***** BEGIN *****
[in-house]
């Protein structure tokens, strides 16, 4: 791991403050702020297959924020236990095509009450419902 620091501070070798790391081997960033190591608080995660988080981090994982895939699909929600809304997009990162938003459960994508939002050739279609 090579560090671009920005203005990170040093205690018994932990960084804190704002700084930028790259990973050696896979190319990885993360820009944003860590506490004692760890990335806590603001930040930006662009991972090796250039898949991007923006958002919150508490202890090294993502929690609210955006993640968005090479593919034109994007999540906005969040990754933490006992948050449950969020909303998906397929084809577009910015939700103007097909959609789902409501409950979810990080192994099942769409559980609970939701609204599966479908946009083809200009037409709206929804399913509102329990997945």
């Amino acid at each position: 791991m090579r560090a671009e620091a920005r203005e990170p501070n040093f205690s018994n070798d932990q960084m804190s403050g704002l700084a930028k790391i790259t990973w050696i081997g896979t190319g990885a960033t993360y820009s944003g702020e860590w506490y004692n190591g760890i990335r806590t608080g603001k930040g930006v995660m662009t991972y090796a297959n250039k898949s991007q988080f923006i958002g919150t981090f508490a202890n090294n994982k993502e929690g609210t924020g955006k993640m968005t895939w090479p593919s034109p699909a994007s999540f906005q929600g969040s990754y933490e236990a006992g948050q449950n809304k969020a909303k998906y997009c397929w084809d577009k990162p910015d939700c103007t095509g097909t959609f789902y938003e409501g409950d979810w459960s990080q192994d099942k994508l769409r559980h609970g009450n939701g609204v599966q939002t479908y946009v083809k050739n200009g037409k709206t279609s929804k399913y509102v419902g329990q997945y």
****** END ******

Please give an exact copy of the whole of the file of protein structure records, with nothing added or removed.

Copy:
[in-house]
């Protein structure tokens, strides 16, 4: 791991403050702020297959924020236990095509009450419902 620091501070070798790391081997960033190591608080995660988080981090994982895939699909929600809304997009990162938003459960994508939002050739279609 090579560090671009920005203005990170040093205690018994932990960084804190704002700084930028790259990973050696896979190319990885993360820009944003860590506490004692760890990335806590603001930040930006662009991972090796250039898949991007923006958002919150508490202890090294993502929690609210955006993640968005090479593919034109994007999540906005969040990754933490006992948050449950969020909303998906397929084809577009910015939700103007097909959609789902409501409950979810990080192994099942769409559980609970939701609204599966479908946009083809200009037409709206929804399913509102329990997945």
């Amino acid at each position: 791991m090579r560090a671009e620091a920005r203005e990170p501070n040093f205690s018994n070798d932990q960084m804190s403050g704002l700084a930028k790391i790259t990973w050696i081997g896979t190319g990885a960033t993360y820009s944003g702020e860590w506490y004692n190591g760890i990335r806590t608080g603001k930040g930006v995660m662009t991972y090796a297959n250039k898949s991007q988080f923006i958002g919150t981090f508490a202890n090294n994982k993502e929690g609210t924020g955006k993640m968005t895939w090479p593919s034109p699909a994007s999540f906005q929600g969040s990754y933490e236990a006992g948050q449950n809304k969020a909303k998906y997009c397929w084809d577009k990162p910015d939700c103007t095509g097909t959609f789902y938003e409501g409950d979810w459960s990080q192994d099942k994508l769409r559980h609970g009450n939701g609204v599966q939002t479908y946009v083809k050739n200009g037409k709206t279609s929804k399913y509102v419902g329990q997945y």